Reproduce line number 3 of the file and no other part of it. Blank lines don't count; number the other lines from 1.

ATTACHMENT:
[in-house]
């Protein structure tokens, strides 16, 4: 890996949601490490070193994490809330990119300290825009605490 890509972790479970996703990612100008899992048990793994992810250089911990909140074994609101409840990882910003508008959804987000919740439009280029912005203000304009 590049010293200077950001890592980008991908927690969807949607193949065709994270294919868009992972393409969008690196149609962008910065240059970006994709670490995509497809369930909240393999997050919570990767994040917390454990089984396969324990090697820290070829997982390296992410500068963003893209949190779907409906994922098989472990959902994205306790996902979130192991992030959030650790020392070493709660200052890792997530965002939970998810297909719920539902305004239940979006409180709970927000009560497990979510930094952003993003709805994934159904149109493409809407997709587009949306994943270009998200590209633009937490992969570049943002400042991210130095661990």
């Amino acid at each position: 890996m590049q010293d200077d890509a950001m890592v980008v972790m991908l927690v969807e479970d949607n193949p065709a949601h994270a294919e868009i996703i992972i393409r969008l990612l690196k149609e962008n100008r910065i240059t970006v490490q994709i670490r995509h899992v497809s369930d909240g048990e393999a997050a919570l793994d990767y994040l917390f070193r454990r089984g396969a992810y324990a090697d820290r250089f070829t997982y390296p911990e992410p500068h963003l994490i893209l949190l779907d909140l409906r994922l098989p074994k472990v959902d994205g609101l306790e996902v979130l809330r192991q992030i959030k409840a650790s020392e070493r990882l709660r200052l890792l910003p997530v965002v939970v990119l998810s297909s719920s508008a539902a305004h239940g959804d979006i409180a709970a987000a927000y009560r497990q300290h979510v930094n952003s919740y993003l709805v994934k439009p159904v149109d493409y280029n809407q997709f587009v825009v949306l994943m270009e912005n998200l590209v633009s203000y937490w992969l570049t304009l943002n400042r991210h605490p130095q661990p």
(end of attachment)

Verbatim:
């Amino acid at each position: 890996m590049q010293d200077d890509a950001m890592v980008v972790m991908l927690v969807e479970d949607n193949p065709a949601h994270a294919e868009i996703i992972i393409r969008l990612l690196k149609e962008n100008r910065i240059t970006v490490q994709i670490r995509h899992v497809s369930d909240g048990e393999a997050a919570l793994d990767y994040l917390f070193r454990r089984g396969a992810y324990a090697d820290r250089f070829t997982y390296p911990e992410p500068h963003l994490i893209l949190l779907d909140l409906r994922l098989p074994k472990v959902d994205g609101l306790e996902v979130l809330r192991q992030i959030k409840a650790s020392e070493r990882l709660r200052l890792l910003p997530v965002v939970v990119l998810s297909s719920s508008a539902a305004h239940g959804d979006i409180a709970a987000a927000y009560r497990q300290h979510v930094n952003s919740y993003l709805v994934k439009p159904v149109d493409y280029n809407q997709f587009v825009v949306l994943m270009e912005n998200l590209v633009s203000y937490w992969l570049t304009l943002n400042r991210h605490p130095q661990p």